The instances — like almost every aspect of the game — are poorly implemented. You may jump in and find nobody else there, or you might appear just as the dungeon is almost over, or you might simply get kicked before you even get inside and find yourself not by the dungeon entrance, but all the way back at Avengers Tower. They do, at least, scale to the amount of players present, so at least you can just go through them on your own. The downside of this is that if any players leave during a multiplayer instance, the dungeon remains scaled to a full group. Everything seems to have a downside in Marvel Heroes, even the downsides.
One of the draws of Marvel Heroesis that players can control a huge roster of Marvel icons, and there is indeed a substantial number of them. Don’t get too excited, though. Free players only get access to the initial five characters, and must unlock the other four that they didn’t choose at the beginning. Once in a blue moon, other characters do drop as loot (which isn’t particularly clear), but if you actually want to play as them, you’ll need to go through the whole tedious game again.
It beggars belief that Gazillion has touted the ability to switch characters on the fly when the entire game is built around stopping this from being viable. If you keep switching characters, then none of them will be a high enough level for the next chunk of content.
If you don’t want to have to wait for lady luck to grant you a new character or a new costume, then you might be tempted to spend some money in the cash shop. Let me give you a piece of advice: don’t do it. The items in the cash shop are ludicrously priced, with many heroes costing up to $20, as do some of their costumes. That’s right, a completely useless appearance change could cost $20.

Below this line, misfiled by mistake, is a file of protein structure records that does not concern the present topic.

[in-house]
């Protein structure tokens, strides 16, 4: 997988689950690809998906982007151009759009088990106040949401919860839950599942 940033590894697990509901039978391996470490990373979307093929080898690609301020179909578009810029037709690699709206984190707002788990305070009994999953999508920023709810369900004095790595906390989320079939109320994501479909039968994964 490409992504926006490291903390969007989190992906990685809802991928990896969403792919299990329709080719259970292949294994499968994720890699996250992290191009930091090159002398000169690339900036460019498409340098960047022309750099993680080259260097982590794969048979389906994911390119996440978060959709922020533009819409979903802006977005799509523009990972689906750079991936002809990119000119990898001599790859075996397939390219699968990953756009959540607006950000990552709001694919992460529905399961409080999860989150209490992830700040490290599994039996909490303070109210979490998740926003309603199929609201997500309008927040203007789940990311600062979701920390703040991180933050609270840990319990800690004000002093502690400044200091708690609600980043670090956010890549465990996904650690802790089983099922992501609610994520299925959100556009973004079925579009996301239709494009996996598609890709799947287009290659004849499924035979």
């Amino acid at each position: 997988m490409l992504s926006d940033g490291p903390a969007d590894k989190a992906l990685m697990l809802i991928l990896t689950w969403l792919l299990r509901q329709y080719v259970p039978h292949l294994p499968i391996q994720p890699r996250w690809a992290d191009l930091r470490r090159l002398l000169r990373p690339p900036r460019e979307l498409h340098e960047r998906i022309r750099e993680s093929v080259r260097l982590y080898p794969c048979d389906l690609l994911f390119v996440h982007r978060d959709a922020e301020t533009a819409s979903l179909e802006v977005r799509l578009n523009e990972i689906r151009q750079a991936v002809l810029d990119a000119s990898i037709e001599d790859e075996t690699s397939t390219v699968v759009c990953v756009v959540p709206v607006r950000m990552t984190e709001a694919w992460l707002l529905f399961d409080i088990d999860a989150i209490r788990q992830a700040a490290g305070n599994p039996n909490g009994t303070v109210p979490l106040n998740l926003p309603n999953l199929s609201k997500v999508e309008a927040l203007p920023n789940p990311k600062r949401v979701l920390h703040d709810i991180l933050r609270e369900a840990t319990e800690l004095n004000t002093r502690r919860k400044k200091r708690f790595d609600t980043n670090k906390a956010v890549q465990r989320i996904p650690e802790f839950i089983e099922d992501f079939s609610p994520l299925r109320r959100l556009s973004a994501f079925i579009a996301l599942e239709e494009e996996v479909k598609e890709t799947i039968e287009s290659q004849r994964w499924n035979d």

Many of the costumes are, I’ll admit, pretty groovy. Deadpool, who I got access to via the X-Force pack can wear a pirate costume, for instance, and if you can get over the fact that everyone is going to be laughing behind your back for wasting all that money, it’s rather neat. Well, it is for the first hour, but after that you’ll wish Deadpool didn’t have regenerative powers, because you’ll want to kill him for repeating the same canned pirate phrases over and over again.
The only thing that kept me playing — beyond the fact that I had to — was the narrative. It’s nothing special, but it is very much your classic Marvel crossover scenario with a veritable rogues gallery of villains, magic, alien technology, ninjas, dinosaurs, and everyone’s favorite Doctor Doom making a nuisance out of himself. The story segments are presented as motion comics, and watching them represented the few moments where I wasn’t trying to stop myself quitting the game.
The story is over pretty quickly, however, and all that’s left are the MMO trappings. Daily missions, PvP, and group events round out the content, but without the plot driving things forward, they are only really worthwhile if you like the rest of the game. If it’s not already clear, I did not.
Marvel Heroes is a substandard ARPG with the greasy veneer of a really bad MMO lathered over it for no discernible reason. The only draw is its non-existent price, but with the plethora of far superior F2P MMOs out there, and much better ARPGs (including ones set in the Marvel universe), then there isn’t much of a reason for you to waste your time here.